Food rewards are great reinforcement tools – no doubt about it. But, what if your dog isn’t food motivated? Or, what if you’re out with your dog and you forgot to bring treats with you? How do you reward him or her? The answer is simple.
When you’re working your dog outside, use the environment and everything in it as a reward system. Inside, use touch, a favorite toy, or verbal praise as a reward.
When I have a dog who likes to bolt out the door, I turn the door into a reward. When the dog goes into a voluntary sit and waits patiently, he’s rewarded with the door opening. When he breaks the position and tries to go to the door, the door closes and he gets nothing. I do this repeatedly until the dog learns that the door opening is a reward, and he has to earn it. From there, every step closer to the door is a reward the dog must earn. If he tries to bolt, the door closes, we back up to our original position, and we start over again. The dog learns very quickly that he doesn’t get to put even one paw outside if he’s not calm and patient. Working this way turns the door into a very high-value reward.
Outside, every step, every permitted sniffing session, even watching people or other animals go by – it all turns into a very high-value reward system. The dog gets to go forward when she’s not pulling. She gets to sniff when she’s given permission. She gets to observe people and other animals when she’s not barking, lunging, or pulling on the lead. Using the outside world as a reward system has far greater value to a dog than food; even the most highly food-motivated dogs prefer to sniff, move, and observe over taking food. And let’s be honest, here: outside is a highly stimulating place, and while the dog may accept food, that doesn’t mean they’re connecting the dots about why they’re getting it.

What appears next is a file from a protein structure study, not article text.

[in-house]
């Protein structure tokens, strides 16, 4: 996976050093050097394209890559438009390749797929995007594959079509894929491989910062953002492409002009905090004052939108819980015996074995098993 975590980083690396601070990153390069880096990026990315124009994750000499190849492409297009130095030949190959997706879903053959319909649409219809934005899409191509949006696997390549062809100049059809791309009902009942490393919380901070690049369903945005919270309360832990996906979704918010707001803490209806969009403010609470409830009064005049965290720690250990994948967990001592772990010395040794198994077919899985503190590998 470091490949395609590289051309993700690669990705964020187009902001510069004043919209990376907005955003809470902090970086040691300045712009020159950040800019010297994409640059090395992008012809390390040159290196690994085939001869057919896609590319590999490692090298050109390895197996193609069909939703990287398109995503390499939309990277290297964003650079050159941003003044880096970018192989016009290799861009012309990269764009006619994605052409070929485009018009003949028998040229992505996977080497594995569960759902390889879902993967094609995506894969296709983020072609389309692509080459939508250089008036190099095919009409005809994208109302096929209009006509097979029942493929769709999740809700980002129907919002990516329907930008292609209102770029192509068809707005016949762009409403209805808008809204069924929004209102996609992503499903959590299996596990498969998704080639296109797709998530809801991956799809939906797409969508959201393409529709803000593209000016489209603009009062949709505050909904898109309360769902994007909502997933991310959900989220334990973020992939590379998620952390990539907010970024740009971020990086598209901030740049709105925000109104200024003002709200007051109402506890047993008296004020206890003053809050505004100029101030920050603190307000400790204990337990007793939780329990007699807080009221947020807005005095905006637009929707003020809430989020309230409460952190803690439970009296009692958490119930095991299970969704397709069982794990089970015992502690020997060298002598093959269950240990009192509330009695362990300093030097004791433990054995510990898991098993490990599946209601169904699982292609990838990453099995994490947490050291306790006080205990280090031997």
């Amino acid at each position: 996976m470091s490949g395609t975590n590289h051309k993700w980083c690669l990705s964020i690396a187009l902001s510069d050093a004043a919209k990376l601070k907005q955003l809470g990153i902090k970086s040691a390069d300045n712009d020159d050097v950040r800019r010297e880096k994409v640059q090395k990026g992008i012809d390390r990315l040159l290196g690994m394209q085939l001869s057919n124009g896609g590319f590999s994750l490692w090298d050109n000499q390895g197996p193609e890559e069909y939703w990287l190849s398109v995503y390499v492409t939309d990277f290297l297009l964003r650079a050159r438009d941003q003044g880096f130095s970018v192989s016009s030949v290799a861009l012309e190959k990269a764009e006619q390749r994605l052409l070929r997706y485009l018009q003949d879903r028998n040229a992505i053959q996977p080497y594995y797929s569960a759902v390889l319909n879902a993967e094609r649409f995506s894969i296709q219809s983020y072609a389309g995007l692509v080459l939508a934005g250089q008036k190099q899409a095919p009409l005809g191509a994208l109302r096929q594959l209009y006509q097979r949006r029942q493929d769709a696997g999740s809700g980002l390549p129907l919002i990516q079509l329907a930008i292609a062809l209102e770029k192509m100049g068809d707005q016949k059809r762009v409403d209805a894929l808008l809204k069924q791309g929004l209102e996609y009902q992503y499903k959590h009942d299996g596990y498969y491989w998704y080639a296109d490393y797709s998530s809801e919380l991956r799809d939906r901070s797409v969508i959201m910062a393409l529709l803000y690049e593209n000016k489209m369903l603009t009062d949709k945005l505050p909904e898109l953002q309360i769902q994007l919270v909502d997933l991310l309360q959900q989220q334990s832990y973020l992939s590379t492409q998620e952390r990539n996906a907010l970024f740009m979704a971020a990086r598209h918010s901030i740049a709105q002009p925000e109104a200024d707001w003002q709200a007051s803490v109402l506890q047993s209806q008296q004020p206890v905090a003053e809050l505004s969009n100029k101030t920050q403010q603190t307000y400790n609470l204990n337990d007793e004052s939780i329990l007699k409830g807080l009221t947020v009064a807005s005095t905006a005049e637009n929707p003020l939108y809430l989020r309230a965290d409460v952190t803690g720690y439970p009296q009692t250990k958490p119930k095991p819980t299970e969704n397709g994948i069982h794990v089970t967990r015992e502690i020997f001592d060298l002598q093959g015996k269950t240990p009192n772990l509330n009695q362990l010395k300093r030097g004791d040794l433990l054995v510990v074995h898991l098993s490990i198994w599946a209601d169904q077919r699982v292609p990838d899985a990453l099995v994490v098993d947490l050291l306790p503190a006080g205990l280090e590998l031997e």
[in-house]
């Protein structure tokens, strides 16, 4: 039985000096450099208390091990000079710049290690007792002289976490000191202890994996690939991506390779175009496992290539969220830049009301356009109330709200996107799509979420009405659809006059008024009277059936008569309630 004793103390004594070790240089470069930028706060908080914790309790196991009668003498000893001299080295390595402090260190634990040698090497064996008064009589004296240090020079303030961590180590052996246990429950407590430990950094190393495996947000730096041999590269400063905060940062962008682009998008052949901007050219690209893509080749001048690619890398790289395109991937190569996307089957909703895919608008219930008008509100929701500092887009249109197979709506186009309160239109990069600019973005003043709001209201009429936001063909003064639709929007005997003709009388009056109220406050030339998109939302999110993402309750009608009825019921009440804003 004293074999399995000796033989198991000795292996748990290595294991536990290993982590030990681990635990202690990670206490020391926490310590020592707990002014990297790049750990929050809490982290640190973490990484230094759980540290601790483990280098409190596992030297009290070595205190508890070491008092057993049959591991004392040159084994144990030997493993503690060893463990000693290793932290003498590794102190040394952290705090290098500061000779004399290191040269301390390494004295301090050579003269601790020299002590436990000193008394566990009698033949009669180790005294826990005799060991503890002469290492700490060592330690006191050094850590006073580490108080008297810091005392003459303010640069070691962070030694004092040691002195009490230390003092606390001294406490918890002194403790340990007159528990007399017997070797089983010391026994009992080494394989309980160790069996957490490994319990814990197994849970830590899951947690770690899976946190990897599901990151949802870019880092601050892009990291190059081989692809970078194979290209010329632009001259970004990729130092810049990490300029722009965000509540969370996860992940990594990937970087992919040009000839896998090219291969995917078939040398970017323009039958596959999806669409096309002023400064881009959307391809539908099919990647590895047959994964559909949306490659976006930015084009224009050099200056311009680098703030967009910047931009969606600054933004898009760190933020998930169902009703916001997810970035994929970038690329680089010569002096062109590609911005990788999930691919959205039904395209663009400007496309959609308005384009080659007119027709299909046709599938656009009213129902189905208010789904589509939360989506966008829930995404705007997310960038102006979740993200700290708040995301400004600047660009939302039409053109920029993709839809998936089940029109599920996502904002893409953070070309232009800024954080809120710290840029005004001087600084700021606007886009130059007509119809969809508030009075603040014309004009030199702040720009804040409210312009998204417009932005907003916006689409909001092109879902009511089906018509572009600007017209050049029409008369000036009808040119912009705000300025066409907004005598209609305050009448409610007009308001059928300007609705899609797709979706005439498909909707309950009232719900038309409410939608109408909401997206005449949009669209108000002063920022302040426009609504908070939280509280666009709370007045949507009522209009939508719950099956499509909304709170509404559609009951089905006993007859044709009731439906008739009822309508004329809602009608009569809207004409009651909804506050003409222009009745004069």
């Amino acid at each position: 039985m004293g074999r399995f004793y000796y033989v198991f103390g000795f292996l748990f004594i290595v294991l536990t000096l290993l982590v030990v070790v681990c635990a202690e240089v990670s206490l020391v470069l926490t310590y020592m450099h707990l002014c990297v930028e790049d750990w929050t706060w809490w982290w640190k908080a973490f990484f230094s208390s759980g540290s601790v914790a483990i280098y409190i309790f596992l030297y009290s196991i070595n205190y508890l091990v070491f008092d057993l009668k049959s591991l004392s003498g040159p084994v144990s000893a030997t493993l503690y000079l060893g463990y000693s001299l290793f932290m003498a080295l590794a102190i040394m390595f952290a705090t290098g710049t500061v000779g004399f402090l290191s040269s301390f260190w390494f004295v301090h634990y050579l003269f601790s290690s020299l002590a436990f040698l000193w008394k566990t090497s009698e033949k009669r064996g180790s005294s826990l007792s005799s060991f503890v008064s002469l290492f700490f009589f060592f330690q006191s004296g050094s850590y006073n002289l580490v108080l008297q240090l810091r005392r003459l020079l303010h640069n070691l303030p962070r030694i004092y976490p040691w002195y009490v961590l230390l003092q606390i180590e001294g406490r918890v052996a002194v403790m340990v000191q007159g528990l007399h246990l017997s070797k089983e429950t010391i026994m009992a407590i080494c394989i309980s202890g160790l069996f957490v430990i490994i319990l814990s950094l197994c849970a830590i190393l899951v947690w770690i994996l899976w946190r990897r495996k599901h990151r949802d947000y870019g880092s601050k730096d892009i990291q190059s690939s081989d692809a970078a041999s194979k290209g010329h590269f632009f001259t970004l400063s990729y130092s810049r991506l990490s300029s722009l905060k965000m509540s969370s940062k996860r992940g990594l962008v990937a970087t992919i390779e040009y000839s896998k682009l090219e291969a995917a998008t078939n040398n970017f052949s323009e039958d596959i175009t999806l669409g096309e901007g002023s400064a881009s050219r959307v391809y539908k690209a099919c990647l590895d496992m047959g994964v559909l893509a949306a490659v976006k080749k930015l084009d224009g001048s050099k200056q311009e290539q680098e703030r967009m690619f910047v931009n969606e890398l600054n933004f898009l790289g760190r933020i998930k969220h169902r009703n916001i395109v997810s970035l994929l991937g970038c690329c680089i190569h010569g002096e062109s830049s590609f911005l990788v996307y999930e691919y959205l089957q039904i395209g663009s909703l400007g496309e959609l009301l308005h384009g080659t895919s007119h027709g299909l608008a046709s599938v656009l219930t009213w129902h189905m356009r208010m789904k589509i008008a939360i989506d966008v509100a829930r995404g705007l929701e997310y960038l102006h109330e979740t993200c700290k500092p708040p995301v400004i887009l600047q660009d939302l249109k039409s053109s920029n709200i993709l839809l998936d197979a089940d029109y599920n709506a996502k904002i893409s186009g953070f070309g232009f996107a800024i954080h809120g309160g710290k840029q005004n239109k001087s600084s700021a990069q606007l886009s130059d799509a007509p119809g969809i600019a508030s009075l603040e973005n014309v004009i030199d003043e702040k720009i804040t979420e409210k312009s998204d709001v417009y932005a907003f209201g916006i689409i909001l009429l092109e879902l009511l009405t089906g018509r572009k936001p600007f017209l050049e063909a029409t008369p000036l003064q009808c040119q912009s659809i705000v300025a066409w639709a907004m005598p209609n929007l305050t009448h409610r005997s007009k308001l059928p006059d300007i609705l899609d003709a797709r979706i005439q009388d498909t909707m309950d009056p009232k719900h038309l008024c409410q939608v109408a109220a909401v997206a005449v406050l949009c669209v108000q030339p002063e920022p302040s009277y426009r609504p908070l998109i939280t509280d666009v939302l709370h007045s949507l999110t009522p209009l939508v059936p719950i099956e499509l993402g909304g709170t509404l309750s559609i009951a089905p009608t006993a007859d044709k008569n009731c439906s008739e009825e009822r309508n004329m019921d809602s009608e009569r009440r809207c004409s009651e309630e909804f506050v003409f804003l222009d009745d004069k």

It makes me cringe when I see owners trying to get the attention of their over-excited, over-stimulated dogs. I watch quietly as the dog either takes the food without any engagement with their owner, or they reject it completely because they’re too focused on whatever is triggering their behavior. Then, I watch as the owner either starts repeatedly correcting the dog, or they just stand there and do nothing because they don’t know how else they can get their dog’s attention. I see this far too often, and it makes me sad. If they had only learned how to turn the outside into a reward instead of trying to use food…
Food is a great motivator. There’s no denying that. But if your dog is going off the rails with excitement at the door, food isn’t going to teach them that behavior isn’t correct. Instead, you need to put the food away and start using what the dog wants – in this case, “outside”.
If you have any questions, please don’t hesitate to reach out to me. I’m happy to come and help you and your dog learn how to connect and engage with each other, no matter how great the distractions. 🙂 In the meantime, have a great day, and remember to stay calm and lead on.